Looking back at my life, I find it very fitting that I am a counsellor and coach specializing in transitions, though it might seem slightly ironic that I owe my current clarity and satisfaction to a past that was about as stable and accommodating as a transit terminal!
I moved to Canada with my family at the age of 11. The initial excitement only briefly delayed the anxiety and the sense of dislocation that accompanied our immigration. My parents never actually managed to 'settle' in Canada as a unit; our previously tight-knit family gradually disintegrated into a loose assemblage of 'frequent flyers' who didn't see nearly enough of each other. Struggling to cope with the move culturally and financially, my parents periodically travelled in and out of Canada while my siblings and I stayed full-time in Vancouver during the academic year. Conflict inevitably followed, and despite my parents' best efforts, we were not spared from the drama. I recall being painfully aware of the fragility and temporariness of our circumstances; I felt like all would unravel if I made any big movements.
During this period, I came to know the most resilient side of myself. I did what was expected of me as a daughter and sister, and finished school with relative success. But it wasn't until later that I realized that my survival routine had replaced all of my own dreams and ambitions. By the time I entered university I felt stripped of all my resolve, passion, and imagination. I fell into a deep state of paralysis that some may call depression. life was passing me by with a palpable speed, but I was too exhausted to even attempt to keep up. I couldn't even muster the energy to feign ambition! Every attempt at progress was demolished by self-doubt, and eventually I was resigned to bitterness.
A 'simple' but life changing epiphany came from my father, whose choices I blamed for my vegetative state. It was during one of our usual heated arguments where he'd march into my room, find me staring at the wall, and procede to criticize my lack of ambition. And there was so much to be criticized for: I was unemployed and penniless, had cut ties with my friends, and had no direction or purpose to speak of. To make matters worse, I had just ended a relationship. Normally I'd blame him for my pain and confusion and the argument would fizzle unresolved. But this time, I had barely begun my finger-pointing monologue when my father suddenly stopped and looked directly at me, for the first time in a long while, as he simply said, "ok, I get it. You are right! It is our fault that you are where you are in your life". A pause, then he asked "okay, now what?". Indeed, now what? Just like that, my father gave me the acknowledgement I had longed for, but now what? I was still so far from the vision I once had for my future. I still owed myself a life! So now what? All of a sudden, I saw the vacuum I was festering in as an open space of opportunity. That's the thing with moments of transition: they give you space to re-imagine yourself, if you let them!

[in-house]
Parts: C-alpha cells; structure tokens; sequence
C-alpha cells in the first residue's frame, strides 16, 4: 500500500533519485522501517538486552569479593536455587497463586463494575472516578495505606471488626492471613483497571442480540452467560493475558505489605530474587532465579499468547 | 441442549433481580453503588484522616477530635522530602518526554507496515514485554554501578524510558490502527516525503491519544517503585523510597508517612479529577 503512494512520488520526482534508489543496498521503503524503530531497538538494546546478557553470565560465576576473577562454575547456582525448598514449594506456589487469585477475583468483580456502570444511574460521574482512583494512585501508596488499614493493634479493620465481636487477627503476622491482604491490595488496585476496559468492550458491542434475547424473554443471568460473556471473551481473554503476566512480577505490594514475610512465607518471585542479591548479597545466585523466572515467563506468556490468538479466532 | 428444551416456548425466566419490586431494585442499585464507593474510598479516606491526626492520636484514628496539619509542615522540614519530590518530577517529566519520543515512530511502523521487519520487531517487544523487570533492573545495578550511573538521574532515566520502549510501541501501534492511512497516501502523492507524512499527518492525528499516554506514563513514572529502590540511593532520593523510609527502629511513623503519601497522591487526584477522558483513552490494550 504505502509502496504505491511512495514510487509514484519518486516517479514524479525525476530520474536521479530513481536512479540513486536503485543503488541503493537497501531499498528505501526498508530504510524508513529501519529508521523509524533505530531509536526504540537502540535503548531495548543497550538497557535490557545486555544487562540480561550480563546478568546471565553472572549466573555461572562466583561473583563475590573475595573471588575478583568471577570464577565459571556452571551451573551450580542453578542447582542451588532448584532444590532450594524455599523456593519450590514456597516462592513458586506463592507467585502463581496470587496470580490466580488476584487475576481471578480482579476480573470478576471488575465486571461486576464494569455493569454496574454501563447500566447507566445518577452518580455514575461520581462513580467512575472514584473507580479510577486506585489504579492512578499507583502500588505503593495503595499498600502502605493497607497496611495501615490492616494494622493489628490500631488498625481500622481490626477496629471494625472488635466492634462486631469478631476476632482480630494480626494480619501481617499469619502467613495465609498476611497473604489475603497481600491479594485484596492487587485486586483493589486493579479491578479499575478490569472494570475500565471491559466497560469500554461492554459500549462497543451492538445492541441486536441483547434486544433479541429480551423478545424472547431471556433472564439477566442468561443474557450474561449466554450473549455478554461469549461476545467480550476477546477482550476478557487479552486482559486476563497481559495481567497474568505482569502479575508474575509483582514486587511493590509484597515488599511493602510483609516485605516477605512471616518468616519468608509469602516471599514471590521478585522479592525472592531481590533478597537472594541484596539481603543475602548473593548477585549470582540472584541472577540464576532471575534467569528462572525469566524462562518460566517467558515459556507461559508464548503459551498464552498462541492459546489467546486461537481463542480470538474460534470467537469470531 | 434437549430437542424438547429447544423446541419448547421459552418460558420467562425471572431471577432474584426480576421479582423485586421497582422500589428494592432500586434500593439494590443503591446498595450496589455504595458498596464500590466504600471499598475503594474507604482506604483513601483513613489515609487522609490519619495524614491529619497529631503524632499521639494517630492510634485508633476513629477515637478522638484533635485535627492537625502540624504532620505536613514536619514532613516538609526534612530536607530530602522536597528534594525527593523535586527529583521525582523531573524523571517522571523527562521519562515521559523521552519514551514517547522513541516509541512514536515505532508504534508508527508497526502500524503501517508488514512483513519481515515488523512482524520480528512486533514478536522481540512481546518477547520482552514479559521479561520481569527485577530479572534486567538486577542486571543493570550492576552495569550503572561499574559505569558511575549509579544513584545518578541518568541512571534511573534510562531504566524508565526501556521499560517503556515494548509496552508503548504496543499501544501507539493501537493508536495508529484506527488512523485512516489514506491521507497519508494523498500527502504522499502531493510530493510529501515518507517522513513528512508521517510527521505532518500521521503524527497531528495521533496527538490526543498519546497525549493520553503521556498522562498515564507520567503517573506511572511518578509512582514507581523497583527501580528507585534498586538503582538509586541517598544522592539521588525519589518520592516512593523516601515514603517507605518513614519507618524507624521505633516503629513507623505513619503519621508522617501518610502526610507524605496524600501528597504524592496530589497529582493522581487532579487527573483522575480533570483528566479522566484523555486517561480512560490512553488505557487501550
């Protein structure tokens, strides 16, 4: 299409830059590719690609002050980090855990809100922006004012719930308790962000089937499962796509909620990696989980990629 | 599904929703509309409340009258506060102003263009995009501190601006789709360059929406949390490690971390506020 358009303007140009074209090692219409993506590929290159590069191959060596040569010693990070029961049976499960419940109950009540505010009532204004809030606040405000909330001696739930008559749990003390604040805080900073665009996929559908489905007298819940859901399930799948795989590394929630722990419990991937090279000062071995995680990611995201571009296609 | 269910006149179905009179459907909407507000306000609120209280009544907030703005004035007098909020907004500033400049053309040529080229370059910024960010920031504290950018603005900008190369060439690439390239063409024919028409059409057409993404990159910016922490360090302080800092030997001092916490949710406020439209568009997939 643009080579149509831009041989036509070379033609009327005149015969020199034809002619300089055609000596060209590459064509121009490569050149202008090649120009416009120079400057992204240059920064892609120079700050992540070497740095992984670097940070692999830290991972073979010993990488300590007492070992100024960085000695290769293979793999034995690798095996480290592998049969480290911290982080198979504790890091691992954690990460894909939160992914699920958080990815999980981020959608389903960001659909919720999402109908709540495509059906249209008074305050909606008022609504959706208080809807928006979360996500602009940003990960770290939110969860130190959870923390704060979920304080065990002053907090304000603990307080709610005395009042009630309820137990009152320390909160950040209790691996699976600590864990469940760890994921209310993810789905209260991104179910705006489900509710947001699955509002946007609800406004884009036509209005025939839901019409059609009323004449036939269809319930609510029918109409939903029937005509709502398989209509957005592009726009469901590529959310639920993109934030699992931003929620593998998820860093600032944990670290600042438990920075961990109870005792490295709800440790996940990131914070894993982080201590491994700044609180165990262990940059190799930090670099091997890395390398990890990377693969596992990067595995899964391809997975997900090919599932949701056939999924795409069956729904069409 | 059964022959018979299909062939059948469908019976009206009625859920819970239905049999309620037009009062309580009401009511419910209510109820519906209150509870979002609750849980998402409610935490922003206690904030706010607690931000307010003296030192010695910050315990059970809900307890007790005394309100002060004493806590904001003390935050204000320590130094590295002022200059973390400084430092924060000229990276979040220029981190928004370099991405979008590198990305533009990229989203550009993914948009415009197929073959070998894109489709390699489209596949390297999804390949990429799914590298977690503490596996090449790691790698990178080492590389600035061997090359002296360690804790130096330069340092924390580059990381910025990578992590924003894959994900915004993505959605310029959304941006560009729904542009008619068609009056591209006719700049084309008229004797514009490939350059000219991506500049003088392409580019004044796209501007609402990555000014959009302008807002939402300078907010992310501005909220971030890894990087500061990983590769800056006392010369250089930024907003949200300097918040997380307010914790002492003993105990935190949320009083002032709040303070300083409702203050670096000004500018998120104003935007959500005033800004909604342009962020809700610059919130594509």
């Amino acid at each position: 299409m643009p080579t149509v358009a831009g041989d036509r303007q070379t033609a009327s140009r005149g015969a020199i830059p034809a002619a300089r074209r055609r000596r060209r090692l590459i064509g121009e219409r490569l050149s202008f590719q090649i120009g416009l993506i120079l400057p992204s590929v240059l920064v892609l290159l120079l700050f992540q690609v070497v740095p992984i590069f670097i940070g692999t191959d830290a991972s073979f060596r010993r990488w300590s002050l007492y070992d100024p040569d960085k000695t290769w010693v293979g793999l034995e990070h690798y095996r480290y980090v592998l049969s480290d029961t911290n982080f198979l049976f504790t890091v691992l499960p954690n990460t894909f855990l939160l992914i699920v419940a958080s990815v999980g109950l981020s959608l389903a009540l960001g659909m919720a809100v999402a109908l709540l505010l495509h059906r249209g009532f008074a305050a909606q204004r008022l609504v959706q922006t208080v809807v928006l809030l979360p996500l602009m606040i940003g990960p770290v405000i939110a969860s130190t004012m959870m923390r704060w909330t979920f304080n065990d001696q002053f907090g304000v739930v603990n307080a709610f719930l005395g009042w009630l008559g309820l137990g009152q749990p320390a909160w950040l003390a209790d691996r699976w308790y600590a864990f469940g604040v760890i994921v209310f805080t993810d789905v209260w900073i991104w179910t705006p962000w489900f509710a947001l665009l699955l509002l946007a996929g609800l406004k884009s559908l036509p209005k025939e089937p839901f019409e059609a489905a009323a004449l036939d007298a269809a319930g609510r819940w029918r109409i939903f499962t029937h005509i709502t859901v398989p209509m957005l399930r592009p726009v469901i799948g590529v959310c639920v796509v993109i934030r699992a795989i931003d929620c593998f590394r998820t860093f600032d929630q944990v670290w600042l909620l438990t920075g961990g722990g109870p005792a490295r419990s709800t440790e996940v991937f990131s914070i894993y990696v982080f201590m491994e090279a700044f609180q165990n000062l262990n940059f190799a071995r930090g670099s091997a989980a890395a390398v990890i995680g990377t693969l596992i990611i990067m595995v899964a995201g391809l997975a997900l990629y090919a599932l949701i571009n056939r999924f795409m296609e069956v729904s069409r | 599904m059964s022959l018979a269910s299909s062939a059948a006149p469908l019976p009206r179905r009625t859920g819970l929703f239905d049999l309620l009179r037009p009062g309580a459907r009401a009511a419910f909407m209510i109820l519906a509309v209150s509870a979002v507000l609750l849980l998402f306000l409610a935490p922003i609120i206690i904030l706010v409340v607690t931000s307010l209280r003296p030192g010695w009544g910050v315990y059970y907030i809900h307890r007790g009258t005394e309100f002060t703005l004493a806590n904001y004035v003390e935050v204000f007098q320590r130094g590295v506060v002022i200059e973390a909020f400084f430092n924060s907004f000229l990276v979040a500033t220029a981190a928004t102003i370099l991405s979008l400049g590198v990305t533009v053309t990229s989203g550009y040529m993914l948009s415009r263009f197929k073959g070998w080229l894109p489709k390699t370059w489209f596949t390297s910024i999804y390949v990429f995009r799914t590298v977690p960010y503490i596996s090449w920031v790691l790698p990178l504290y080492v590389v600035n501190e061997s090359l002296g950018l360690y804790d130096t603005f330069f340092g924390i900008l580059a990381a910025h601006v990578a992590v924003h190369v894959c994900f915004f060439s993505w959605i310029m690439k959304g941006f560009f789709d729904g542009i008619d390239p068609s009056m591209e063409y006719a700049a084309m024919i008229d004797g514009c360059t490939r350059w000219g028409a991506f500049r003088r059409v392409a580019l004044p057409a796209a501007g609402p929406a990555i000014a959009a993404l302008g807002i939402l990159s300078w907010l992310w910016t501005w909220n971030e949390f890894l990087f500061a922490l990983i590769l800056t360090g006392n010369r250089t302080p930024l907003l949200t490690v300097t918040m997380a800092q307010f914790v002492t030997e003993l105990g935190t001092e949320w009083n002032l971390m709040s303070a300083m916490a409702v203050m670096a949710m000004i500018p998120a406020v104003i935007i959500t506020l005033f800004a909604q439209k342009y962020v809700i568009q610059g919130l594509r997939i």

My story actually begins here, and it's one of tireless work: within days, I was reading, googling, making appointments with counsellors, coaches, and school career services, personal development training, seminars, trying to remember what it was that I liked to do.
I worked with an amazing and dedicated coach who taught me to own and accept my past, and to take sole responsibility for my life in order to make free and authentic decisions for my future. We then worked to shed the fear and self-doubt that had piled up over the years ; I had to recognize my own merit and recover my ambition. This gave me the confidence to set realistic and practical goals; I set a timeline and went back to school. I even allowed myself to take risks, like throwing myself in situations where I would have to speak in front of a large group of people or I would put myself in a situation where I would likely get rejected. Although I often felt my heart pounding out of my chest and couldn't feel my limbs each time I took a step, I went ahead and did it anyways. I had realized that the price of not taking those steps was much higher than I could afford. Things quickly started to change on the outside as I was making changes on the inside. Before, I knew it I was graduating with a masters degree in Counselling Psychology, a dream that I had forgotten about since I was in middle school. Along the way, I began a successful career in management as well as my clinical position, and I met my wonderful partner.
Now, I'm not at all saying that I had some sort of awakening and life has been virtually crisis-free ever since (this is not that kind of a website!). I can never banish difficulties or avoid transitions (and why would I want to?). I learned firsthand how to, not just cope with, but to continually make use of cross-roads and uncertainties to rethink things, become better, and get more out of my life. And this is precisely a skill I have worked to transfer to my clients.
What I mean to say is:
Rest assured that I am a successful practitioner of what I preach!